Star Wars: Knights of the Old Republic — First Impressions

The first game on my agenda is Knights of the Old Republic, since I’ve been on a bit of a Star Wars kick lately. Having played just under an hour, and reached the first planet, this seems like an opportune moment to pause and talk about my initial reactions.

Going in, I was a bit apprehensive about the fact that the game is d20-based instead of operating like the sequel MMO, which I’ve played a fair bit of. In a tabletop setting, I loathe the d20 system with a fiery vengeance. Perhaps it’s my dyscalculia, but the mechanics stubbornly refuse to lodge in my brain, unaided by books that expect you to locate critical rules hidden within dense paragraphs of waffling text and that have to have a veritable laundry list of modifiers for absolutely everything. I think I’d almost sooner play Rifts.

Video games are a bit different though, because for the most part I don’t have to memorise all of those horribly laid out mechanics and modifiers. The computer does it for me. But I still have to comprehend how the system is going to interact well enough to build a character that can finish the story without limping through it.

Knights of the Old Republic does offer some pre-generated character templates, but even with my feelings about the d20 system, I’m too much of a control freak to use one. So I started out making a custom character, and discovered a very helpful feature: If you aren’t sure where to put your points in a particular category, you can hit the recommend button to see where the computer would choose to put them. I did my own attributes and feats, but used the recommendations to fill out my skills, and it seemed to make a pretty solid choice, at least as far as I can tell. I suppose I might be eating those words in another few hours.

While the lack of 1920×1080 resolution is a bit of a bummer, at the highest widescreen resolution I was able to select, the game looks surprisingly okay for a 14-year-old title. Maybe my standards have been lowered since most of the last few games I’ve played have been retro, but while there’s a part of my brain that stubbornly refuses to accept that 2003 was 14 years ago, I did go in expecting it to have more of that sculpted-out-of-play-dough look that throws me out of so many games from the time when we all got a bit too excited about 3D before it was quite ready for it.

So, after the random name generator spared me half an hour of agony, Alora Something-or-other woke up on a ship with, judging by the stupid questions I was prompted to ask of the person coming to inform me we were being attacked, no memory of where she was or who was aboard ship. While the ship rattled around us in a manner that suggested we probably ought to get a move on, the NPC whose name I’ve forgotten — let’s call him the Exposition Fairy — filled in the fact that we were escorting the Jedi Bastila when the Sith attacked, that I probably ought to get my armour on and go help, and also merrily took the time to inform me what a great pilot we had. Well, that’s reassuring.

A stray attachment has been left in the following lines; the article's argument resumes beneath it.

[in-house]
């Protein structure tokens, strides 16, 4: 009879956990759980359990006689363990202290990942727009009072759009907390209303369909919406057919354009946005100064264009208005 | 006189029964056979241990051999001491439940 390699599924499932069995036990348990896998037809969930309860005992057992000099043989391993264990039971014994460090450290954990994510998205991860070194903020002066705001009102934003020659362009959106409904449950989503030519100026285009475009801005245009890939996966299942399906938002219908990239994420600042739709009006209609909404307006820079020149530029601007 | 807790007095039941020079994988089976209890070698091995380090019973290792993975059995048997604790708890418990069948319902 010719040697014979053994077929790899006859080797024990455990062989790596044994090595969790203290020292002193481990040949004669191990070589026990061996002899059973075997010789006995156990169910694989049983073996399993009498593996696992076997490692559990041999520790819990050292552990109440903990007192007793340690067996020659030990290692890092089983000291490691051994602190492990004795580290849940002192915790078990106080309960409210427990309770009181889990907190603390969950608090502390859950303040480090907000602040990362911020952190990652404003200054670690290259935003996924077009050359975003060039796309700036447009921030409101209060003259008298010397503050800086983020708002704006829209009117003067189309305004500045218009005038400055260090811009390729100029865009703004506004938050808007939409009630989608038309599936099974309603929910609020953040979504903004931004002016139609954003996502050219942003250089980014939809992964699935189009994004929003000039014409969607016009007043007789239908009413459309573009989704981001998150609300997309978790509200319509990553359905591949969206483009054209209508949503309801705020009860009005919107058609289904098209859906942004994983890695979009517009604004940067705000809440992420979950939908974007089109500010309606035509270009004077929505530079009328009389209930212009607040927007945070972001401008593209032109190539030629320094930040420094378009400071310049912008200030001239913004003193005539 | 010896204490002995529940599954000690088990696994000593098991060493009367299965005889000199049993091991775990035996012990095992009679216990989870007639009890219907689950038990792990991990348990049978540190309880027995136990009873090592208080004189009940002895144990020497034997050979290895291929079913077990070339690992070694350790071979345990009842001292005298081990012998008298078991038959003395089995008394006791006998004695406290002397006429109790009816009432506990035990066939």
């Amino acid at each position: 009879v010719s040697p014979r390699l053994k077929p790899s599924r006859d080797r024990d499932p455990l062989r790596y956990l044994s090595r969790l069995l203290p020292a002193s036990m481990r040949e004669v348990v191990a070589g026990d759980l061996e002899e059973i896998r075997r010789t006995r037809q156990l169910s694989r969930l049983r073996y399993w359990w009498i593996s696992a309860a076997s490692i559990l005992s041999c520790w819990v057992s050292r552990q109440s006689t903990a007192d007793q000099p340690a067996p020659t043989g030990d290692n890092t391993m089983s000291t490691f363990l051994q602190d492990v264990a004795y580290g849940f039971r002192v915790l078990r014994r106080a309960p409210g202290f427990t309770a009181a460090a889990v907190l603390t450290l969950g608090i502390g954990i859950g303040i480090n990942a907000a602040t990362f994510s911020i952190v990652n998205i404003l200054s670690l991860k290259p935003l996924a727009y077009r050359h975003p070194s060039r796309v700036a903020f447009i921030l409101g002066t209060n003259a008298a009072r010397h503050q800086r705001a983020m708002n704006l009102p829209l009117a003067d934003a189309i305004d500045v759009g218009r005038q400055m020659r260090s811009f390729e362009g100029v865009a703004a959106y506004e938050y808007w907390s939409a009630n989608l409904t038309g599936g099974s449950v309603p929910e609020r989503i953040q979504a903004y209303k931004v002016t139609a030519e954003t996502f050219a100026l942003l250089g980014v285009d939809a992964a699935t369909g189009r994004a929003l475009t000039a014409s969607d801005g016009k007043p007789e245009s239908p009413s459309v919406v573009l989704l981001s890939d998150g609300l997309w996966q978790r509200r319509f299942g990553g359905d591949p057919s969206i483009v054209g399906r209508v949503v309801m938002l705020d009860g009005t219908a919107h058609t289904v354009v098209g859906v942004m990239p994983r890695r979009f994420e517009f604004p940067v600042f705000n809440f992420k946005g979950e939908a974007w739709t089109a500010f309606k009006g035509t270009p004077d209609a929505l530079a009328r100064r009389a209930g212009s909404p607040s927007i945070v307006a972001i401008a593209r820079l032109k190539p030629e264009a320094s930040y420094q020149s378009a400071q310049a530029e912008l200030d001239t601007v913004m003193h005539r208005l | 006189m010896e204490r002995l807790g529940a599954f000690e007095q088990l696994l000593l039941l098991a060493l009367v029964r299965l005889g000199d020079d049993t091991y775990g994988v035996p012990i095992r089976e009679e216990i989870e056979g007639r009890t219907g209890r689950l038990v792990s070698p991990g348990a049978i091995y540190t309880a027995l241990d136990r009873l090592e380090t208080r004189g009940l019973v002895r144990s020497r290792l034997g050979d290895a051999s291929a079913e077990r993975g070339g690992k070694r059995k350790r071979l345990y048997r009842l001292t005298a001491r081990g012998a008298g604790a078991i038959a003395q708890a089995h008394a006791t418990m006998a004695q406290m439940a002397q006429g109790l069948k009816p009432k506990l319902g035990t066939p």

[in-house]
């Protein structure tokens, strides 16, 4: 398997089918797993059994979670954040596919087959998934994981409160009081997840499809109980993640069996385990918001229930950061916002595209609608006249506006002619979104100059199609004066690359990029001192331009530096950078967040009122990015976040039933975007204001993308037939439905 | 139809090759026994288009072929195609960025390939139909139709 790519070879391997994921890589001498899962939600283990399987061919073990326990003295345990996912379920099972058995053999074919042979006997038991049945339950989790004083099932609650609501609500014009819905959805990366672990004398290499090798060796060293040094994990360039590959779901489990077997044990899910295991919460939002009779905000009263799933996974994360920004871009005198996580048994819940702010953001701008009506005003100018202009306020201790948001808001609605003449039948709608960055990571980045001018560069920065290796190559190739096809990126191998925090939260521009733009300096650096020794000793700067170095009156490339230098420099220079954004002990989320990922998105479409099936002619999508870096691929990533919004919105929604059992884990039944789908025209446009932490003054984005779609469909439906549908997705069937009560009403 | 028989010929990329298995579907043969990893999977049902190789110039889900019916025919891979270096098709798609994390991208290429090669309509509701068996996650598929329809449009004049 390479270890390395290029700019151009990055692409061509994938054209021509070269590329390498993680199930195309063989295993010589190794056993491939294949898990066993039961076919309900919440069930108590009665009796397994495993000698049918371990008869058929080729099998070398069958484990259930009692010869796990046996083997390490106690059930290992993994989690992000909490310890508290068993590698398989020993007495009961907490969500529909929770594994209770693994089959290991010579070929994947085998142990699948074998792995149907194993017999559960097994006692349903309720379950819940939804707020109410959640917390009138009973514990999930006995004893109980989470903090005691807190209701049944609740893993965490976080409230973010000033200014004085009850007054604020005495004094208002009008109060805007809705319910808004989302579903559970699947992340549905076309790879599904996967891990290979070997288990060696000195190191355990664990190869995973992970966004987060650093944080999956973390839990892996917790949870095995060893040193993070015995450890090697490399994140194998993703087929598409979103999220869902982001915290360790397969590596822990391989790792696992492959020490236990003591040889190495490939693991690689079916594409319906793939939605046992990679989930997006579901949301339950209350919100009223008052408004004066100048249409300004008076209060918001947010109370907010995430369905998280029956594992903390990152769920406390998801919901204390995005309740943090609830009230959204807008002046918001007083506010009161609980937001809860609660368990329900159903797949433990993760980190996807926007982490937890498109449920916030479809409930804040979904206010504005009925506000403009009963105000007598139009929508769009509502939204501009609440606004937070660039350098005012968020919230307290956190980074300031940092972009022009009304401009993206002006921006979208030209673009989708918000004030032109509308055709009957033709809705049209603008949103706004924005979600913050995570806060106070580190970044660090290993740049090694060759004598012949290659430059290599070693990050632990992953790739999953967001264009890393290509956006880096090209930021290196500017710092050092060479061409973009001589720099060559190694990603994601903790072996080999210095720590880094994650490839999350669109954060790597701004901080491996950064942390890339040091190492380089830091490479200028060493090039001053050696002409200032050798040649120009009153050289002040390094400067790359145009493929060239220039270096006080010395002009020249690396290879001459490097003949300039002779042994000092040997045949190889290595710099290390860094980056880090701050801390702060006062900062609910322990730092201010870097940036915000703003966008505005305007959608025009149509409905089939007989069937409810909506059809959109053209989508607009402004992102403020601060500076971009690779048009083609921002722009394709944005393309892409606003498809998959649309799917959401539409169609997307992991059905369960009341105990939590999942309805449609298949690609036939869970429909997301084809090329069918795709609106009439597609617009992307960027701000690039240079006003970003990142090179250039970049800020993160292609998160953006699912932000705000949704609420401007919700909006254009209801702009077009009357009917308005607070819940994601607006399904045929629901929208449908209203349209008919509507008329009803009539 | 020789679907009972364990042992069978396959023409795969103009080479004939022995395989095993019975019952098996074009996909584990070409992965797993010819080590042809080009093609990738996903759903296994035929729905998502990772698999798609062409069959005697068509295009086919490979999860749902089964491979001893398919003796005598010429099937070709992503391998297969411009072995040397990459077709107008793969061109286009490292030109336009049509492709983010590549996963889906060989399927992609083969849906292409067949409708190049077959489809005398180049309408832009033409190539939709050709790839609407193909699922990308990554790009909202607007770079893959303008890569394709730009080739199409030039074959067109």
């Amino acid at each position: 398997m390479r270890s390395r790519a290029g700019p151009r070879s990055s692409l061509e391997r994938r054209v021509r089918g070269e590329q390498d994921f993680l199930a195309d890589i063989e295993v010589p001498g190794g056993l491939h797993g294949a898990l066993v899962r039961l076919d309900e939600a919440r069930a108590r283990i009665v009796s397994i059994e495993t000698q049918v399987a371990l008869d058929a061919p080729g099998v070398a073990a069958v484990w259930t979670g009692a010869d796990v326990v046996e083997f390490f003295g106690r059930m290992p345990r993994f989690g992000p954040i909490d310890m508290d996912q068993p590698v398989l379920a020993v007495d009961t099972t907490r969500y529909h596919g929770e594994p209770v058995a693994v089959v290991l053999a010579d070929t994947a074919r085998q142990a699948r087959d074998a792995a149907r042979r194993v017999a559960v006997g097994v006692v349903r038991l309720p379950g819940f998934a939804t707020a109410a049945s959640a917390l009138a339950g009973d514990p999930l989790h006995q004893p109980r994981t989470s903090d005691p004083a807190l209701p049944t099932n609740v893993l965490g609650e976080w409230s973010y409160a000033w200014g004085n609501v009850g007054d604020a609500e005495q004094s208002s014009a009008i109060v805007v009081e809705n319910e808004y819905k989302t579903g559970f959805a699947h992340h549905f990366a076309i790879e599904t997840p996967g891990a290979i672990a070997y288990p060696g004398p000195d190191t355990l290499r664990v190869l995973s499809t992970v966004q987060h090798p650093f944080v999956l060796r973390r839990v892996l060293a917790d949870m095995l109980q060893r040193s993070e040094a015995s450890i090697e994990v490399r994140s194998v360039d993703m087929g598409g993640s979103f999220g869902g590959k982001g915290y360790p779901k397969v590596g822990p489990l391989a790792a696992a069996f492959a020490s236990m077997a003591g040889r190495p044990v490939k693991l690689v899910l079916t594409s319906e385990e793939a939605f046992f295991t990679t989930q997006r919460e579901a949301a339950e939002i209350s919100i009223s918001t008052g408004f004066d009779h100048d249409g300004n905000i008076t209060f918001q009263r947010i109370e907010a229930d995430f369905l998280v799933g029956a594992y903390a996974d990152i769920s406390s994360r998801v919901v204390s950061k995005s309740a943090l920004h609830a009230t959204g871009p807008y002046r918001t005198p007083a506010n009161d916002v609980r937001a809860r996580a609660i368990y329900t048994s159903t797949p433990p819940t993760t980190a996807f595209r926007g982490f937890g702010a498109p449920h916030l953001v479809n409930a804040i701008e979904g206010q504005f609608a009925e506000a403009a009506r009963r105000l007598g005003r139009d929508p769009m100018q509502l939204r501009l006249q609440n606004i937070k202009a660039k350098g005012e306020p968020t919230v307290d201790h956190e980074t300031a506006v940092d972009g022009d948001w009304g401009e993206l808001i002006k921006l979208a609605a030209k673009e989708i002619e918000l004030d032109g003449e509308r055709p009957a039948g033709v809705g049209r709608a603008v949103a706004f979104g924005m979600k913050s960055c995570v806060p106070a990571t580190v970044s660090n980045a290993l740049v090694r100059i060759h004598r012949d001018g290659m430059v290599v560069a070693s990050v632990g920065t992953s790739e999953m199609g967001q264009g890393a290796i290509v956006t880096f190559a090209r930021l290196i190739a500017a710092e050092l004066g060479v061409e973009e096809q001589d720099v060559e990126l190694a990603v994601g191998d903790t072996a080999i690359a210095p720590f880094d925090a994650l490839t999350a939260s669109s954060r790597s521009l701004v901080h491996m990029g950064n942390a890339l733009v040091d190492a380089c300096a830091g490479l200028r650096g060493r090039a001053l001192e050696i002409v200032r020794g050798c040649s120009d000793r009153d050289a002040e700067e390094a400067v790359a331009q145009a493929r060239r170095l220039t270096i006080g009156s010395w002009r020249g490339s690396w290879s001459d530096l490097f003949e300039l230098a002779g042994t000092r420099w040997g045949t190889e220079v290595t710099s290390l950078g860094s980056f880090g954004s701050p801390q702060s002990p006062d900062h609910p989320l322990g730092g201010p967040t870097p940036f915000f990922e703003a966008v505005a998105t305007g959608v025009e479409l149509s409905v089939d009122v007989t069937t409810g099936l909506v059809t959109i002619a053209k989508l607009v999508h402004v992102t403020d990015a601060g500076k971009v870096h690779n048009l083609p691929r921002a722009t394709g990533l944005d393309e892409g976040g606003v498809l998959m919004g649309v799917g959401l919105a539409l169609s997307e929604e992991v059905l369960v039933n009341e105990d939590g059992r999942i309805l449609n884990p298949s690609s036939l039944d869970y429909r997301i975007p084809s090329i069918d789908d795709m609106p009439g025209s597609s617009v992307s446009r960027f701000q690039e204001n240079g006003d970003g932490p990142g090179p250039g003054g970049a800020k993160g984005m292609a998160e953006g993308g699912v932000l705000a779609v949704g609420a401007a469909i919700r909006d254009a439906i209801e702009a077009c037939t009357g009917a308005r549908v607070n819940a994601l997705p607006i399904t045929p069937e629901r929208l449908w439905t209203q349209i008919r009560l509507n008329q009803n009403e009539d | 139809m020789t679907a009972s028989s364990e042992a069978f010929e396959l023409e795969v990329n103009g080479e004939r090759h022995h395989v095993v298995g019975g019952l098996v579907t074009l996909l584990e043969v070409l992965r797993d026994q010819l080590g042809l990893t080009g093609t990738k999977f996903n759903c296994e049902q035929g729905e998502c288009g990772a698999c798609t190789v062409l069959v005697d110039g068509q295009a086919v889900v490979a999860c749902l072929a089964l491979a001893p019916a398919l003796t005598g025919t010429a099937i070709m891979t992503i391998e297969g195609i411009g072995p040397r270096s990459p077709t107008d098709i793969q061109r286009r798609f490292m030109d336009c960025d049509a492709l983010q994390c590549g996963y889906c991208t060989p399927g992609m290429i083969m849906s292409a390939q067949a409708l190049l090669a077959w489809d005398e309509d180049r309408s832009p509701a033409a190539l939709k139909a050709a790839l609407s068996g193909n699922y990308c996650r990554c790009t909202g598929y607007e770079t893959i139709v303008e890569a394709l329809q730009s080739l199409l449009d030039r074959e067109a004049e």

The shipboard play is a little tutorial through winding corridors filled with appropriately spread-out Sith troops. It reminded me of another thing I dislike about low-level d20 play: Damage is really spiky. It tends to go whiff, whiff, whiff, splat. In a combat with five Sith troops, I took such a hard blow that my remaining health was but a sliver, but then killed the remaining four of them without taking another hit. I haven’t died yet, so I don’t know how the game handles death, but I can foresee a fair bit of reloading due to sudden damage spikes, which isn’t my favourite way to play. We’ll see.

Still, now I’m down on Taris, which I well remember in its later incarnation in the MMO (rakghouls, rakghouls everywhere), and I’m accompanied by the excellent pilot. We’re off to find Bastila, starting off by checking out the Undercity, which the pilot described in such shining terms that I feel like setting foot in it is instantly going to get me killed.

I’ll be back at the halfway point to let you know just how much it hurt.

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